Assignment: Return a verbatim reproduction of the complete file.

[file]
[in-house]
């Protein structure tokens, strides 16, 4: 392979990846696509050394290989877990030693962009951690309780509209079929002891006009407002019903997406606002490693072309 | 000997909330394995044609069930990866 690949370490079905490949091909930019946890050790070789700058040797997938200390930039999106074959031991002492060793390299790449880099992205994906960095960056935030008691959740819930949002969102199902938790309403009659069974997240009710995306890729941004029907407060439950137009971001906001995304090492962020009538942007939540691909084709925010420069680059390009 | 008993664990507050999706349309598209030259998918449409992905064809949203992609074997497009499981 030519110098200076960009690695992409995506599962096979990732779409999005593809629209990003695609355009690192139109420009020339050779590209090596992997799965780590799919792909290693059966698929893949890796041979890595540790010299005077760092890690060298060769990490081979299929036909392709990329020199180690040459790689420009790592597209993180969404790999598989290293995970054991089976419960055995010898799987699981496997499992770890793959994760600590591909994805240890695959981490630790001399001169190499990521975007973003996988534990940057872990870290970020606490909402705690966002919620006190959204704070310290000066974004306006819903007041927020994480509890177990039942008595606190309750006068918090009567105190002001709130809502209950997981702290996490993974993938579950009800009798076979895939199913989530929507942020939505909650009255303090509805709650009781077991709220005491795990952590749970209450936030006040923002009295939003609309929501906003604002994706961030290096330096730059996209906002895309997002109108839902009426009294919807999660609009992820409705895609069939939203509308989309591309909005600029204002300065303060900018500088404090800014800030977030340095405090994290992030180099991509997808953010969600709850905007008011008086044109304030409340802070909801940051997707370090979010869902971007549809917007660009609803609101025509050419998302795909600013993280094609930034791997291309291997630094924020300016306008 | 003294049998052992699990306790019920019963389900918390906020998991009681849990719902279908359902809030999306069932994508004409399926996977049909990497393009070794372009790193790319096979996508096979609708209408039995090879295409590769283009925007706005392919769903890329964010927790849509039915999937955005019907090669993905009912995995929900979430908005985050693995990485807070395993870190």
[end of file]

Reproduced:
[in-house]
């Protein structure tokens, strides 16, 4: 392979990846696509050394290989877990030693962009951690309780509209079929002891006009407002019903997406606002490693072309 | 000997909330394995044609069930990866 690949370490079905490949091909930019946890050790070789700058040797997938200390930039999106074959031991002492060793390299790449880099992205994906960095960056935030008691959740819930949002969102199902938790309403009659069974997240009710995306890729941004029907407060439950137009971001906001995304090492962020009538942007939540691909084709925010420069680059390009 | 008993664990507050999706349309598209030259998918449409992905064809949203992609074997497009499981 030519110098200076960009690695992409995506599962096979990732779409999005593809629209990003695609355009690192139109420009020339050779590209090596992997799965780590799919792909290693059966698929893949890796041979890595540790010299005077760092890690060298060769990490081979299929036909392709990329020199180690040459790689420009790592597209993180969404790999598989290293995970054991089976419960055995010898799987699981496997499992770890793959994760600590591909994805240890695959981490630790001399001169190499990521975007973003996988534990940057872990870290970020606490909402705690966002919620006190959204704070310290000066974004306006819903007041927020994480509890177990039942008595606190309750006068918090009567105190002001709130809502209950997981702290996490993974993938579950009800009798076979895939199913989530929507942020939505909650009255303090509805709650009781077991709220005491795990952590749970209450936030006040923002009295939003609309929501906003604002994706961030290096330096730059996209906002895309997002109108839902009426009294919807999660609009992820409705895609069939939203509308989309591309909005600029204002300065303060900018500088404090800014800030977030340095405090994290992030180099991509997808953010969600709850905007008011008086044109304030409340802070909801940051997707370090979010869902971007549809917007660009609803609101025509050419998302795909600013993280094609930034791997291309291997630094924020300016306008 | 003294049998052992699990306790019920019963389900918390906020998991009681849990719902279908359902809030999306069932994508004409399926996977049909990497393009070794372009790193790319096979996508096979609708209408039995090879295409590769283009925007706005392919769903890329964010927790849509039915999937955005019907090669993905009912995995929900979430908005985050693995990485807070395993870190």